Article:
Brown noise has also a random combination of frequencies, but the amount of each frequency will roughly follow a pattern much like a gaussian curve, ie like white noise passed through a sort of bandpass filter so an area of the frequency spectrum is louder than the frequencies above and below.

Harmonic signals (which we percieve as musical tones) have frequencies that are integer multiples of a common base frequency (which is what we call the pitch). So an A=110Hz has frequencies 110, 220, 330, 440, 550 etc…

tell that to Fourier :)

in the end it seems that, from what I’ve seen, this test is not really useful… mainly because it is hardware dependent… Moreover, depending on if you use midi/vsti/sampled instruments, things can vary a LOT.

I think that, on a moderate computer, if you are using vstis, you can expect renoise to work with 32-64 ch (depends on vstis and DSPs used…), maybe 200 ch or more with samples only (but, how is it possible to use so many tracks at once?!), and an almost illimitated number of midi devices. In the latter case, you got to be rich because hardware synths just can’t be instanciated as soft ones… :D

My guess is he knew :)

I don’t really get your point? Do you mean I’m wrong here? If so, educate me.

of course you’re right (except tones, it goes exponential instead linear, so A=110, 220,440,880,1760 and etc), and it was a small sarcasm :)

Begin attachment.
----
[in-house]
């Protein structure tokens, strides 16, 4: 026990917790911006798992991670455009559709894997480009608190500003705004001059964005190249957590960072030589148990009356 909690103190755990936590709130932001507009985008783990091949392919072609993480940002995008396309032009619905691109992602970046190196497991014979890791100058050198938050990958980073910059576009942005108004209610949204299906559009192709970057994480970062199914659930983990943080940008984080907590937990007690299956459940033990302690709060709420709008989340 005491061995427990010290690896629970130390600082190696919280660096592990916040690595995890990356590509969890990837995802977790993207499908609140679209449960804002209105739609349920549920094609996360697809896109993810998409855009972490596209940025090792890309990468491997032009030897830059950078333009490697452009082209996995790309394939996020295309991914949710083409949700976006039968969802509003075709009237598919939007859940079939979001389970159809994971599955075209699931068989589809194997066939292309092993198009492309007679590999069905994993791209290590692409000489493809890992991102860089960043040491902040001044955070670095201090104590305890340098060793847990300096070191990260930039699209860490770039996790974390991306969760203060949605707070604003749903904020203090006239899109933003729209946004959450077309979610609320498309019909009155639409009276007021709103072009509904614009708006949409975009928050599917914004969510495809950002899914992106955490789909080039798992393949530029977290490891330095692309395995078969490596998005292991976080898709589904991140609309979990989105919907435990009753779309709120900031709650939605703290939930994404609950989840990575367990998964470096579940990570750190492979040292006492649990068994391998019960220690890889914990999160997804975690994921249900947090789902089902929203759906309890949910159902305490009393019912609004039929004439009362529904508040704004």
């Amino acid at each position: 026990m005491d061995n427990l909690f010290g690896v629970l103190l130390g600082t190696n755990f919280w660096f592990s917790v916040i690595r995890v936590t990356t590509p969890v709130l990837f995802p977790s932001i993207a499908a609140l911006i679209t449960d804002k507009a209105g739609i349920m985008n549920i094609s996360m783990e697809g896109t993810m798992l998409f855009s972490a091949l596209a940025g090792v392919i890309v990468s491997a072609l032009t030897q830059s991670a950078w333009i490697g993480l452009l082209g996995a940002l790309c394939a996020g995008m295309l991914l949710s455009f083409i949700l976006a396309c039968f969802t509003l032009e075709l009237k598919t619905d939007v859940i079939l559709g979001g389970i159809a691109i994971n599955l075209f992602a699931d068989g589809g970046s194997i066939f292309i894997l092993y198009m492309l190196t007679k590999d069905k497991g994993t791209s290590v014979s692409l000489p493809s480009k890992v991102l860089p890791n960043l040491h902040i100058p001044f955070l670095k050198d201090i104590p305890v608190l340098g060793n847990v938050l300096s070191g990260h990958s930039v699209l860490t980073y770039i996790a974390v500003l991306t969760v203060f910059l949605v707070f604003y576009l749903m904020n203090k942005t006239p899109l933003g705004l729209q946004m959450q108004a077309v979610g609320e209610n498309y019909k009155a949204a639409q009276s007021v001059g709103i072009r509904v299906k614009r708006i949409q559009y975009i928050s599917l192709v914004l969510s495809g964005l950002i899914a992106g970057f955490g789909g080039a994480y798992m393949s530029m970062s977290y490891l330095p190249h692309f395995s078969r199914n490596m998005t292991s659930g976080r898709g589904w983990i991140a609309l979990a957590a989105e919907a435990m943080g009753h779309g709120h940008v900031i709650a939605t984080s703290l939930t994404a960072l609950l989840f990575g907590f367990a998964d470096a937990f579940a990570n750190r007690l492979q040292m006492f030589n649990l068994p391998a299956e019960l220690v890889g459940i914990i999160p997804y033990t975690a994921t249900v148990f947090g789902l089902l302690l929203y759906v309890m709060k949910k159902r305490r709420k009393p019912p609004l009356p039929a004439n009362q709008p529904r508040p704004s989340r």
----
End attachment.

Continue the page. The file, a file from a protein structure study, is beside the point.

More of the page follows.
Octaves of the tones go like you describe A=110,220,440,880,1760,
since an octave up means a doubling of the base frequency of the note.
I was refering to the overtones of a musical tone.

well… 330 is more like E than A anyway, and 550 sounds like C#… there is no anthing liniar in tones… anyway, it’s offtopic… the frequency theory doesn’t have to be mentioned with a musical tones… it’s more about higher mathematics than music.

Ofourse this test is not useful :) It was only for fun and to see if and when Renoise would crash…But it didn´t :)

You miss my point. All sounds consist of a sum of frequencies with different amplitudes. What sounds like a musical tone to us is a sound that consists of harmonic frequencies which are integer multiples of the base frequency (which is the pitch). So for an A=220Hz, the sound consist of not only the 220Hz tone (except if you have a pure sinustone) but also of the overtones 2220=440, 3220=660 etc.

i didn’t miss your point… overtones is more musical thing than mathematics. i was talking more about mathematics than music. there is difference between these things, maybe even big one.

Since we’re talking about the frequencies of musical tones, I don’t see how you can separate the two :unsure: . The mathematics we talk about is nothing more than a description of sounds, musical or not. I don’t get what you’re trying to say here.

well, mathematics (classic deterministic) say A=A, it doesn’t say A=A+110…
you have no “overtones” in mathematics (classic deterministic). we talk here about pure sin waves. Fourier says all “sounds” (waves) can be re-build with infinite number of pure sin waves. mathematics (classic deterministic) doesn’t have “random function”, so, you need to use infinite number of sin wave to build real (mathematical) white noise. i hope you’ll get my point now.